Market Overview for Technology for Aging in Place

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Next week is Active Aging Week -- let the trade show season begin

Next week is Active Aging Week 2014.  According to the International Council on Active Aging, there are 3000 events (all over the place) to celebrate beginning tomorrow -- there are "never more reasons to get off the couch."  So now there are 43 million people age 65+ in the US. (Remember when it was 39 million, back in 2012?) Today there are many reasons for older adults to get up and get moving. Seniors are saddled with ever-lengthening life expectancies (one in four of today's 65-year-olds will live to 90! They are stuck in their awkward and costly houses, with questionable health status and a propensity to be overweight.  Meanwhile, more than half of those aged 65+ rely on Social Security -- with its average payment of $1294/month -- for more than half of their income

Meanwhile, for family caregivers, it's a struggle and costs add up.  Caring.com just published a survey last week of its own viewers, asking them how much they money and time they spend on caregiving.  And many of these caregivers are struggling with their own health, combining caregiving responsibilities with work.  Meanwhile, the role of technology in caregiving is limited -- even though many visions have come, a separate software market never emerged, and many tech innovators are long gone  -- replaced by…smartphone apps?   I certainly hope that family caregivers are enjoying their smartphones -- between necessary upgrades, screen touch sensitivity, app security and privacy risks -- smartphones really do seem like they should remain in the category of nice-to-have, cool for sending texts and playing games in airports, but if you're really busy with caregiving, maybe a paper spiral-bound planner would work just as well. And let's just not talk about the utility of health records and how disappointing they are to doctors.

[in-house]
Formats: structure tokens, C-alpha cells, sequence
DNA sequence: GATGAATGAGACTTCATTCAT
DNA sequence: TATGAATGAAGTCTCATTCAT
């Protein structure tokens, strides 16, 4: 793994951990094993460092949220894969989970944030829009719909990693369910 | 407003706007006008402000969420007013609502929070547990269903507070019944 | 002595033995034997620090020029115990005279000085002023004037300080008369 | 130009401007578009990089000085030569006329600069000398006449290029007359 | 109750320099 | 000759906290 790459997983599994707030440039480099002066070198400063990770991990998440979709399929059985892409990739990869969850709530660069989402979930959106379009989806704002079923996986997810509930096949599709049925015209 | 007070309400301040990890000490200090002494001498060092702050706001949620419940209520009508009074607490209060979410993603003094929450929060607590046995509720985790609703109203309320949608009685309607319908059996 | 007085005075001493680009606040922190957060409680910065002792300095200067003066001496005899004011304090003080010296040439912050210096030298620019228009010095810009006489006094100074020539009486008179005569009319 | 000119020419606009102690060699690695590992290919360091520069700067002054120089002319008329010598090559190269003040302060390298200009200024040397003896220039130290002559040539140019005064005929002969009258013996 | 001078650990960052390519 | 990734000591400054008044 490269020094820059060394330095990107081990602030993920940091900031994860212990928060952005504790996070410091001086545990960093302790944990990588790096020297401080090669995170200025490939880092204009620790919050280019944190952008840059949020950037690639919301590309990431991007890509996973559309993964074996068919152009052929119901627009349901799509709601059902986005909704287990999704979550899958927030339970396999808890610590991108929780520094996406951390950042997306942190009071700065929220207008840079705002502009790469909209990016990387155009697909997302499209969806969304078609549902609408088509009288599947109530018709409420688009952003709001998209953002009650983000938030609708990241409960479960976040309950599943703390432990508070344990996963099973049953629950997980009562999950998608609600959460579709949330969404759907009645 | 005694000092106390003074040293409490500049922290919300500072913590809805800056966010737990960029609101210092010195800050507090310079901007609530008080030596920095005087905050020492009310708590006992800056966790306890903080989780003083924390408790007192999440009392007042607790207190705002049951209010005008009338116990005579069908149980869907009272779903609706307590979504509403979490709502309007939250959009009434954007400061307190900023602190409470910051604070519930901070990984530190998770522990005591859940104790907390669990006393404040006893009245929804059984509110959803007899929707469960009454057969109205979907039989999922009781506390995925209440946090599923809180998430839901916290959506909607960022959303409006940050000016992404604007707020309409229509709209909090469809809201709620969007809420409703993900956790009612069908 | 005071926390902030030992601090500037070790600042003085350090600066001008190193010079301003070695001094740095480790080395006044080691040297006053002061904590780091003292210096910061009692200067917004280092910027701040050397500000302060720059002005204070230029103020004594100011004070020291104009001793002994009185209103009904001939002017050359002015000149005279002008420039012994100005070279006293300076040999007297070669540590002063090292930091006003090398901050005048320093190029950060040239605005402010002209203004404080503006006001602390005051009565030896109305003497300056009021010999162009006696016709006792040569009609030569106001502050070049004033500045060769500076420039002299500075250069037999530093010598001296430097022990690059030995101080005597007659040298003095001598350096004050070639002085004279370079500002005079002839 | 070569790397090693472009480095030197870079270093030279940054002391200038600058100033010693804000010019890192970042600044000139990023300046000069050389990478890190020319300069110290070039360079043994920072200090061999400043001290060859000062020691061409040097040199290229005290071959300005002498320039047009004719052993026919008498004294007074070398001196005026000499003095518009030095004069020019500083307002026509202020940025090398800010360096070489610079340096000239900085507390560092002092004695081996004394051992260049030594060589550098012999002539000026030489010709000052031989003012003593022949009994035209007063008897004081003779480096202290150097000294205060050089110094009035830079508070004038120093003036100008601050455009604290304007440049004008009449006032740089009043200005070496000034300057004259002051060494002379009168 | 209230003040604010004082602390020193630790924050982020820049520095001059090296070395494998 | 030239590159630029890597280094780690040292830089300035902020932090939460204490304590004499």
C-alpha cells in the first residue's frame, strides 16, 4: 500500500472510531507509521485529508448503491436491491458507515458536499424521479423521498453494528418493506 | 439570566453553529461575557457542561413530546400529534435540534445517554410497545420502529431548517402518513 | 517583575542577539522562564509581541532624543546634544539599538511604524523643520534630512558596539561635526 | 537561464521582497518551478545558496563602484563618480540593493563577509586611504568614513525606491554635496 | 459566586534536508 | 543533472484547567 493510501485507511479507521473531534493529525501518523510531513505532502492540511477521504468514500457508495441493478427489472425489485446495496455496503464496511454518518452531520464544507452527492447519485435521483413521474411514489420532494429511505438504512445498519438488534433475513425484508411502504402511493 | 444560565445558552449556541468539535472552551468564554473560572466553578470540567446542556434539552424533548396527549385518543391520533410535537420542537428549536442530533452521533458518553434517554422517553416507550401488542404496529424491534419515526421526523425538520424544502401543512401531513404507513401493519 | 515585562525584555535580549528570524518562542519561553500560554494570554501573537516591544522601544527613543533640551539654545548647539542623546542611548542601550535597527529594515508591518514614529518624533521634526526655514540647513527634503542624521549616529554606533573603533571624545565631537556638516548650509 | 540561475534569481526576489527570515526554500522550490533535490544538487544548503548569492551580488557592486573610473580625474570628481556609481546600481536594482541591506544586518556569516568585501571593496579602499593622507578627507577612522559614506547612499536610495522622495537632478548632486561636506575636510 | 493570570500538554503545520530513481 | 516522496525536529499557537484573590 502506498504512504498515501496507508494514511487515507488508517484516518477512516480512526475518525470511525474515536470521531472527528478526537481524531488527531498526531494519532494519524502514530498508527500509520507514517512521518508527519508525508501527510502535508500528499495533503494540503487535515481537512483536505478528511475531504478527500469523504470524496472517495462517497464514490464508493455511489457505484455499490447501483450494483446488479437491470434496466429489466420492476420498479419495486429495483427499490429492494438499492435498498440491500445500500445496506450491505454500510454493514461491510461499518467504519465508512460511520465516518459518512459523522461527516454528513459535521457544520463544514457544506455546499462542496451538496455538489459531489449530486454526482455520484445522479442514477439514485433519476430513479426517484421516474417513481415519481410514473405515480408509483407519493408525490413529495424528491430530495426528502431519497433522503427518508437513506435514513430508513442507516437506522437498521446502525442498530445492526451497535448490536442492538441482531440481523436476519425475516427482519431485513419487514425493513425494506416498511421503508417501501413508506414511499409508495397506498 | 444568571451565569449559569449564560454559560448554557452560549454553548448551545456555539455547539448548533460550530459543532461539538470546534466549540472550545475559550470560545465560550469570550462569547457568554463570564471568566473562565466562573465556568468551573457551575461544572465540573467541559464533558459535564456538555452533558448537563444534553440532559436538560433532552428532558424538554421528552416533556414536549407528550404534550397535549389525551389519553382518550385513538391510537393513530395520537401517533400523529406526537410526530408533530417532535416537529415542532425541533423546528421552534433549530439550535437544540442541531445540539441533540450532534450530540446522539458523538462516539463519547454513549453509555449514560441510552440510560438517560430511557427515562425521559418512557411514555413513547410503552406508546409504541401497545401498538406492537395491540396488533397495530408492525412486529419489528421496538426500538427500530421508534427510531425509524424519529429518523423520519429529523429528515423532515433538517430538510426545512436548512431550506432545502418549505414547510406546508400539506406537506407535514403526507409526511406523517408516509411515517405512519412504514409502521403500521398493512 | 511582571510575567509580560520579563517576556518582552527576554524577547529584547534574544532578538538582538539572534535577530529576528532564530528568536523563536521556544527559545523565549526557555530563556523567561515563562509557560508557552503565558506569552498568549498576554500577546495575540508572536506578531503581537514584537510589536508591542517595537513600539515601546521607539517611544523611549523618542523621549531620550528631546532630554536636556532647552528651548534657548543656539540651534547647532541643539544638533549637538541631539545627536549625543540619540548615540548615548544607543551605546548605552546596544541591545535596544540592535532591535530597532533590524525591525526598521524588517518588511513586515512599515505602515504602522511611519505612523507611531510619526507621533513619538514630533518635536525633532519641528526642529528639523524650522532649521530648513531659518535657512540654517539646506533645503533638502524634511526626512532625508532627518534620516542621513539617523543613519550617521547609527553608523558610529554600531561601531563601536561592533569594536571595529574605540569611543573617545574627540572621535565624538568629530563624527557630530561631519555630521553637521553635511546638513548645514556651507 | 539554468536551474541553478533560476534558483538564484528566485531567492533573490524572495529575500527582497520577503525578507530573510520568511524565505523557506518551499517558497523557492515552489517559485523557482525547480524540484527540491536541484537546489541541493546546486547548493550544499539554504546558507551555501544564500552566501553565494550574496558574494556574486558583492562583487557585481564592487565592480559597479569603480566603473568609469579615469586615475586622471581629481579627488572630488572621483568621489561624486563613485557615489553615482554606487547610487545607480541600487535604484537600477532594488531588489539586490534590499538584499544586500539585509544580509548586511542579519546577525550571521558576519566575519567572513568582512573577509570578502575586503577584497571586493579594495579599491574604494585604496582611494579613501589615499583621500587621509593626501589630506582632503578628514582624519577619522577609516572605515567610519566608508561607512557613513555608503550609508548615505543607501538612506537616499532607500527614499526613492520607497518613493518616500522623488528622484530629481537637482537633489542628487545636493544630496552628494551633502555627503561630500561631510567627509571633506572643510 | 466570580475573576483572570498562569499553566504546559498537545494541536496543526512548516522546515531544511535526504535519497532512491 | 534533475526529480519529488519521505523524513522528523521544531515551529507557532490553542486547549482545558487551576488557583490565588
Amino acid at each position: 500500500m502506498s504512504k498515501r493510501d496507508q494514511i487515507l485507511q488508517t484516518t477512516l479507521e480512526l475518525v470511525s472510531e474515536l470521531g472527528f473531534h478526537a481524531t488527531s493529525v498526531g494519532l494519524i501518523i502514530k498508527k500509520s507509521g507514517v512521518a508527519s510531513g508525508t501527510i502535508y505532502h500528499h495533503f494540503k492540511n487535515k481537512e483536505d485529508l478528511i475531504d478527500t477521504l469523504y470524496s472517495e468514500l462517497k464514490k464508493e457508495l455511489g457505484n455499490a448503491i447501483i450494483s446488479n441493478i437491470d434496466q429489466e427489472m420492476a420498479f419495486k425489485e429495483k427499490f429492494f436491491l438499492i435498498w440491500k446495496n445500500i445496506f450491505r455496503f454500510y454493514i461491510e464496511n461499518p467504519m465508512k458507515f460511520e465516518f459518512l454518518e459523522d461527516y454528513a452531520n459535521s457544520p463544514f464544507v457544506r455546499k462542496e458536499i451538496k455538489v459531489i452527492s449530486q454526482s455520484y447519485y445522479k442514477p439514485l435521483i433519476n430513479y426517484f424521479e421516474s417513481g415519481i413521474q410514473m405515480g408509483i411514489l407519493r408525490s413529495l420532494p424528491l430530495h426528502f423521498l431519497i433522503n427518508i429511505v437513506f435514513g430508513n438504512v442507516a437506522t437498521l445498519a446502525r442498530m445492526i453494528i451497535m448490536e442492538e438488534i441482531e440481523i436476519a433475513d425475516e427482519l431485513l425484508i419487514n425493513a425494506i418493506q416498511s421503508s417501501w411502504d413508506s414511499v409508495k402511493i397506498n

The technology market targeting older adults is morphing.  Marketers struggle to define a market, let alone what they need. If one in four 65-year-olds will live to 90, are they seniors at 65, with 25 years still to go?  Average life expectancy in 1940 added another 13 years for men, 14 for women.  By the standards of the day, those folks probably felt 'senior' in comparison to the population around them. Today, the personal emergency response market targets people aged 75+ -- and for women, 46% of them live alone.  Even though it is still less than a quarter of the market, the mobile devices (usable outside the home) makes more and more sense, as does carrying a smartphone -- with so many functions -- as a camera, a music player, a fitness and calorie tracker, a book reader, GPS turn-by-turn directions, store and restaurant locator.

Events help product, service, resellers and care providers find innovation and each other. Quite a few of them coming up -- take a deep breath:  LeadingAge 2014 in Nashville in October (non-profit senior housing), AgeTech West in Seattle in November -- a LeadingAge West Coast event), Connected Health Symposium in Boston in October, Home Care and Hospice in October in Phoenix,and mHealth Summit in Washington in December. Then there are numerous in 2015 the Digital Health Summit at CES in January, 2015, NAPGCM (Geriatric Care Managers) in Denver in 2015, the American Society on Aging in Chicago in March (with its What's Next Boomer Business Summit).   No doubt our paths will cross at one or another of these.

Comments

I hope the comment in the first paragraph is a misplaced word when you state, "Seniors are saddled with ever-lengthening life expectancies..."

Would be curious to get first person feedback if we feel like we're 'saddled' tolive longer to enjoy life, friends and family.

Very poor choice of words.

'Saddled' was used in the context of 'not planned for', 'not ready for' and along with their families, 'may struggle to cope with.'